New haiku hither and yon

A batch of haiku and haibun that I wrote last summer specifically to send out—some with darker imagery, influenced by my regular consumption of death metal—has met with mixed reactions from editors: acceptances from tinywords, The Heron’s Nest, Modern Haiku, Frogpond, and Drifting Sands Haibun (as previously noted) but no bites from Acorn, Whiptail, Rattle, or Contemporary Haibun Online. The one in tinywords appeared back in October:

monitoring the dead zone blue crabbers

The image came from a lengthy article in the Chesapeake Bay Journal, an essential source of environmental news for anyone living in the Chesapeake watershed.

My haiku in The Heron’s Nest came about in the approved manner, however: an encounter in nature prompting a nearly instantaneous response, in a haiku all about responsiveness.

night bird—we startle as one

I’m grateful to the editors of Frogpond, the journal of the Haiku Society of America, for selecting this one for their Winter 2024 issue:

being measured for a coffin first snowflake

This had been included in the batch I sent to Modern Haiku, but editor Paul Miller chose this one instead:

unrivaled in my kitchen cricket

I love and read all these journals whether I place work in them or not, so it’s fun to feel as if I’m taking part in building something bigger than ourselves. That something being, I think, no less than a complete reassessment of how we in the West relate to nature: seen no longer as something apart from humans but a spontaneously self-organizing cosmos, “of itself thus” as the two-character compound for “nature” in Japanese and Chinese may be translated. But that’s a topic for another post.

I suppose it’s worth mentioning, for those who might be curious, that I do not necessarily hold my best haiku to send out. If I get an idea for a photo haiga, that sucker is going up on my photoblog and on social media right away, because I think sometimes the immediacy of haiku is more important than anything else. And by sharing these kinds of haiku more widely, with people who aren’t already up to speed with the modern understanding of Japanese short forms in English, my hope is to enlarge the tent of modern haiku readers and creators.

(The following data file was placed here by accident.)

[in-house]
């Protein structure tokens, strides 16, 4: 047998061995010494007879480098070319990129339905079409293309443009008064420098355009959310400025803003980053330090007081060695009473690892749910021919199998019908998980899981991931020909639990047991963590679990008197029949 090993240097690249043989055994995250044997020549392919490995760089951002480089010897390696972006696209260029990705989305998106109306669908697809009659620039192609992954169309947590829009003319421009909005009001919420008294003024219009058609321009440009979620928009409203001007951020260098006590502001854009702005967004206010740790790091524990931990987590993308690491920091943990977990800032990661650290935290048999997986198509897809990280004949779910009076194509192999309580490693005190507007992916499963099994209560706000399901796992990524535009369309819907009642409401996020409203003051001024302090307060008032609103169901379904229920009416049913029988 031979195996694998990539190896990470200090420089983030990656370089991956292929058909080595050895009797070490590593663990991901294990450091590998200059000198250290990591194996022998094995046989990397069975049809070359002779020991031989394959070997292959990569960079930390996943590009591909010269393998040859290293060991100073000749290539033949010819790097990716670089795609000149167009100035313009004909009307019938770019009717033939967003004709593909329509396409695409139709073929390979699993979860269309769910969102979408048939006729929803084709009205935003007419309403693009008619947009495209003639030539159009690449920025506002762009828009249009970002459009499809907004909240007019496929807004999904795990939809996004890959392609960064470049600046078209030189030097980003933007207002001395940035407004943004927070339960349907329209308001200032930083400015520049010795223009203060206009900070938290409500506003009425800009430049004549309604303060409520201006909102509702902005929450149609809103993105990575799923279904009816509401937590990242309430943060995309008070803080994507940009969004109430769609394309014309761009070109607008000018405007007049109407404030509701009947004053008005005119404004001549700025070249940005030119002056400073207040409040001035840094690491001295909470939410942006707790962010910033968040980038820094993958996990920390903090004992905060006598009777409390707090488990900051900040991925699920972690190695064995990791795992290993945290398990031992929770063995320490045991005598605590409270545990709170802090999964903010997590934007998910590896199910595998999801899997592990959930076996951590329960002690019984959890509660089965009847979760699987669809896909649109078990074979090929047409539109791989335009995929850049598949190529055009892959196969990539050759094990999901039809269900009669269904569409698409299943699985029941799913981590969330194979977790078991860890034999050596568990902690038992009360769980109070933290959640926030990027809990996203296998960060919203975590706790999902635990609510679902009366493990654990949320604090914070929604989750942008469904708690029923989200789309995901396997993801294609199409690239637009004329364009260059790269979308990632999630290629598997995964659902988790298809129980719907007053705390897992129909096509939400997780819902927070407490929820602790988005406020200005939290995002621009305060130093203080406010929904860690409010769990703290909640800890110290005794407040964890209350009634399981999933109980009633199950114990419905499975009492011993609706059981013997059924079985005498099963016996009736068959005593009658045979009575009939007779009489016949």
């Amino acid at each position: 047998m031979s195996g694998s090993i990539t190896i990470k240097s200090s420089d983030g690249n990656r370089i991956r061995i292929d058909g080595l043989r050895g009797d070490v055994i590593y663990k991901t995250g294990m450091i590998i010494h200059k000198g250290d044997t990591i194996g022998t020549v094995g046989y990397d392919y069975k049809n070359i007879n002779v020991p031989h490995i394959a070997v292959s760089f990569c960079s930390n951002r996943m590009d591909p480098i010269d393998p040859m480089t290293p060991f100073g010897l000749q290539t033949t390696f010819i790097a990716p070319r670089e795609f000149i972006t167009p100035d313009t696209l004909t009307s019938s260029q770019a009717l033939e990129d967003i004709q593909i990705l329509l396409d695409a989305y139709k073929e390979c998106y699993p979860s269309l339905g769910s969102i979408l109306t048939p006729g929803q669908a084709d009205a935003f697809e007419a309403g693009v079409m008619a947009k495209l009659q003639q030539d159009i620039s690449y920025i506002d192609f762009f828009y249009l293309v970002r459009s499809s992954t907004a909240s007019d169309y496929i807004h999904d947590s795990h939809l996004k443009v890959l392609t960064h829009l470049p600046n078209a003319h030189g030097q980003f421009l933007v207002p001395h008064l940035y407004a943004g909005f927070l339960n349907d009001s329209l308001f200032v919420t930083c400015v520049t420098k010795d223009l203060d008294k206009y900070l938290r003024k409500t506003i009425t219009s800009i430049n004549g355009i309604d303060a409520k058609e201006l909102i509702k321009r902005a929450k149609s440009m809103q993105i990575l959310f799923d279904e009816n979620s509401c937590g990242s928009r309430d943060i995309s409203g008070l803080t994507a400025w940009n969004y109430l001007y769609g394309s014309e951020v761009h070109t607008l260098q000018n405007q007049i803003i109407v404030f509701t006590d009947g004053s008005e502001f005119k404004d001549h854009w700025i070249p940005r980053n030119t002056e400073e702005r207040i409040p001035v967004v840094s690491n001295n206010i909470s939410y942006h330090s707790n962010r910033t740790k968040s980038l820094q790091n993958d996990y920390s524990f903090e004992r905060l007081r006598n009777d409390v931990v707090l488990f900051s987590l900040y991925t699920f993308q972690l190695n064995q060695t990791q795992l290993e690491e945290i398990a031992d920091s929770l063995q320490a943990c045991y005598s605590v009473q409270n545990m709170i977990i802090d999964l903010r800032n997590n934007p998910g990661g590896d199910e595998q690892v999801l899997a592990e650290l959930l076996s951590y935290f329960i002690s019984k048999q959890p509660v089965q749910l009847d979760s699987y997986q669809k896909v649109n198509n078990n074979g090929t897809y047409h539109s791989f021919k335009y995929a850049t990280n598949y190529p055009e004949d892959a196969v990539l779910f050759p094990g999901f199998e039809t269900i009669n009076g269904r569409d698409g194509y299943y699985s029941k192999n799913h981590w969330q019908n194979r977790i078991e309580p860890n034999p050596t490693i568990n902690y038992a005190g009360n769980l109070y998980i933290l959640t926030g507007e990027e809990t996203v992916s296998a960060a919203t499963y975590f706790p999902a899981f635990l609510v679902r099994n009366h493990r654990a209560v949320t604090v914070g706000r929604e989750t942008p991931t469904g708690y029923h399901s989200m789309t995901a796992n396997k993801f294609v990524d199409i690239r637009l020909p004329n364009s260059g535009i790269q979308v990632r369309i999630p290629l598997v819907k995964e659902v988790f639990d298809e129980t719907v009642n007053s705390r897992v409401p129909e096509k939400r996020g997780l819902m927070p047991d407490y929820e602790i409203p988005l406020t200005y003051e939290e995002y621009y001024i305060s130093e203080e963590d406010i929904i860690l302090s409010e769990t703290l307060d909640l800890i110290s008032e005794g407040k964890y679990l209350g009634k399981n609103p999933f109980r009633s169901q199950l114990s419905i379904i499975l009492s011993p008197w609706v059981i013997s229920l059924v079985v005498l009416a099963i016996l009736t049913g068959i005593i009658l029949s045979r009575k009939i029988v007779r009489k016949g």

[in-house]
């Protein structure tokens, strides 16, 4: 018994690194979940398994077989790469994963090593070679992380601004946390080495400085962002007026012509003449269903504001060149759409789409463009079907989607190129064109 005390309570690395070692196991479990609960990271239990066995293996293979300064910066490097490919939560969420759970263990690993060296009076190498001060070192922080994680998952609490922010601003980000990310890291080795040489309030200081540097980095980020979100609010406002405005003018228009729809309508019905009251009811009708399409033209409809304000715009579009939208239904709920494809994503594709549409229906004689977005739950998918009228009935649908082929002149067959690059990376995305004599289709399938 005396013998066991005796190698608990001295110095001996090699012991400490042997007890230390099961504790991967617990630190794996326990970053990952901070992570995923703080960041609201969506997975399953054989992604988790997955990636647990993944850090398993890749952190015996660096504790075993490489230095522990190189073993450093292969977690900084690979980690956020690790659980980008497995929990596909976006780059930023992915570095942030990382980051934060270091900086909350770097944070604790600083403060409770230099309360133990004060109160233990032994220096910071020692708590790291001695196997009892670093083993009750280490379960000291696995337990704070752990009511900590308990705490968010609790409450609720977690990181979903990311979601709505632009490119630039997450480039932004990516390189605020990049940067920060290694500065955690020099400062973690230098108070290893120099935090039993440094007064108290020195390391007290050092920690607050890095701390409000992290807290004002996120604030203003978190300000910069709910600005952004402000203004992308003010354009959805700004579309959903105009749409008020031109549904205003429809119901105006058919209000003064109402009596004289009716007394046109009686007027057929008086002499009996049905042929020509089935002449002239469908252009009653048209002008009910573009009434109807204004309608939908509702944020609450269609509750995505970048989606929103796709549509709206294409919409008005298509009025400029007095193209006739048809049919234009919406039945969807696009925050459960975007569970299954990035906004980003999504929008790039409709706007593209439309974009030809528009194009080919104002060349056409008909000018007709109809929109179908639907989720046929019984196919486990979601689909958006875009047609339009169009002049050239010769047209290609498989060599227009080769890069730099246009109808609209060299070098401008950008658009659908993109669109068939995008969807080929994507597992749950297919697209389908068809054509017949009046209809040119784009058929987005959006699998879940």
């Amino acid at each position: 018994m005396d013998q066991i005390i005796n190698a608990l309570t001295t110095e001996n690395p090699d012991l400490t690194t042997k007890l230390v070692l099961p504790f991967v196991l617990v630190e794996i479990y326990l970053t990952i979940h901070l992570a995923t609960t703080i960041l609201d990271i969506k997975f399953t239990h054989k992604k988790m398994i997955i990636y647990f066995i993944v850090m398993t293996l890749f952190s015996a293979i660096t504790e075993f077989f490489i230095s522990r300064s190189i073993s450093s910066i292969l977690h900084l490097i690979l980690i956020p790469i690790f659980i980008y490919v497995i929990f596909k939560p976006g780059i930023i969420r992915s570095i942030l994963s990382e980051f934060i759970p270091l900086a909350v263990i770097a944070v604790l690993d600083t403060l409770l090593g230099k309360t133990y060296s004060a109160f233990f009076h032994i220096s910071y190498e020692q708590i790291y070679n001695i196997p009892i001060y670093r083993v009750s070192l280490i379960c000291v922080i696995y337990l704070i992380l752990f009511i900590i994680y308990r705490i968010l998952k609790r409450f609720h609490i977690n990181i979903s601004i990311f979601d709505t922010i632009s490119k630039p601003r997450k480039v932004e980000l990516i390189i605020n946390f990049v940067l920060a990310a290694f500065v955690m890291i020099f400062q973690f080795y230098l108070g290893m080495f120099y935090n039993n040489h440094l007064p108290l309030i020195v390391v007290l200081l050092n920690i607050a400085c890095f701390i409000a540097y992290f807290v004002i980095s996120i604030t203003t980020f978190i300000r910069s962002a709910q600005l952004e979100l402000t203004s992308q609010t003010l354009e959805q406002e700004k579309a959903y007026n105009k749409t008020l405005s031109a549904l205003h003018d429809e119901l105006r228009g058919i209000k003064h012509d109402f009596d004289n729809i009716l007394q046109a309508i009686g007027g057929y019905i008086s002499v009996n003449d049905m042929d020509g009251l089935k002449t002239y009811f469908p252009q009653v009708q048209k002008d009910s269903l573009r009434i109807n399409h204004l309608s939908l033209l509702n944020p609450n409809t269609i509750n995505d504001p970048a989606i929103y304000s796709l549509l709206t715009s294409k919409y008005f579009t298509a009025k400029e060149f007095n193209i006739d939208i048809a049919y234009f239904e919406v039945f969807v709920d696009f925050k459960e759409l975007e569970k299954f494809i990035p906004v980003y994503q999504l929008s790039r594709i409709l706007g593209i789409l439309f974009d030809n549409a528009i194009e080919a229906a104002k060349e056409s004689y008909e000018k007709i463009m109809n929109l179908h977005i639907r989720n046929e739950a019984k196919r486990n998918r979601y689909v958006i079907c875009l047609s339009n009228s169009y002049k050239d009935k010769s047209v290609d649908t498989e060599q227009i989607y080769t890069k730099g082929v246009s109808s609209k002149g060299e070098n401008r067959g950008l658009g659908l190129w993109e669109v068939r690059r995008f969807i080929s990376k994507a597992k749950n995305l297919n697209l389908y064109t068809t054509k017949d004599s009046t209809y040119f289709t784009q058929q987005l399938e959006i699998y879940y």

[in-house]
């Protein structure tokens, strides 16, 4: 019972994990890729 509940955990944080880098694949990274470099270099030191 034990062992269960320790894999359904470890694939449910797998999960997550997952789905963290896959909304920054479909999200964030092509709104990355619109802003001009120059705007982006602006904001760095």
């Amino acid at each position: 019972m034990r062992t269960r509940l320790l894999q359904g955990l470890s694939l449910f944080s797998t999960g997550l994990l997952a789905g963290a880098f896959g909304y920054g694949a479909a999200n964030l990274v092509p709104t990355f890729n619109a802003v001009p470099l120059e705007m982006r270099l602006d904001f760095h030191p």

Haibun in Drifting Sands + a new Failed State review

Last month, I was pleased to place a haibun in Drifting Sands: A Journal of Haibun and Tanka Prose. “Another World” is unusually personal for me, and grew out of a much briefer post on Woodrat photohaiku. It appears in Issue 13, which was guest-edited by Adelaide B. Shaw. Thanks to her for the swift acceptance — and for pulling together a great issue which I’m delighted to be a part of.

Then this evening I was thumbing through the reviews at the back of the latest issue (53.1) of Modern Haiku, and look what I found!

Failed State review in Modern Haiku 53.1

This was a surprise, because I sent them a copy of the book last summer and when a note didn’t appear in the fall issue, figured it hadn’t passed muster and forgot about it. This is, I must say, considerably kinder than I expected. Thanks to Contributing Book Review Editor Peter Newton for taking the time, and for being so generous. Modern Haiku reserves full-length reviews for books of or about haiku proper, which is completely understandable. What’s impressive to me is that a journal of its standing still considers self-published collections for review — one indication of just how down-to-earth and DIY the English-language haiku scene still is. Even the major haiku publishers are just one- or two-person operations, I think. So it’s cool that a book like Failed State can be evaluated on its own merits.

Yay, puppies!

page from Modern HaikuIt’s been nearly four months since I’ve posted here. What’s been happening? Let’s see. I had a haiku in a new journal called Trash Panda; a short linked-verse sequence in the Poets Respond feature of Rattle online; and a haiku in Modern Haiku 52.3 (Autumn 2021), my first acceptance there. Yesterday, my weekly poetry blog digest at Via Negativa got a nice shout-out on the Planet Poetry podcast. And today, my videopoem collaboration with Luisa Igloria, “Neolog 2021.0,” appeared in Atticus Review.

It feels weird to stop there, with the sort of boring, dry post that I almost never excerpt for the aforementioned blog digest. But in other respects my life has been turned completely upside-down and it’s difficult to write about. I have been toying with the idea of starting a private journal, though after nearly two decades of public blogging, the idea seems a bit bizarre, despite all my work with Pepys’ diary. Mostly what I’ve been doing is going for walks hither and yon. If you want to know about that in (slightly) more detail, you’ll have to follow my photo+haiku blog.

I can share that I have a new personal mantra. Whenever things start seeming too bleak and meaningless, I murmur “Yay, puppies!” as enthusiastically as I can, reminding myself that we still live in a world where puppies and rainbows are possible. Also, not all puppies are dogs. Some of them—the lucky ones?—get to be coyotes, and trot through life avoiding as best they can that violent trickster H. sapiens.

four coyote puppies outside a culvert pipe
photo: Zac Garrett (CC BY-NC 2.0)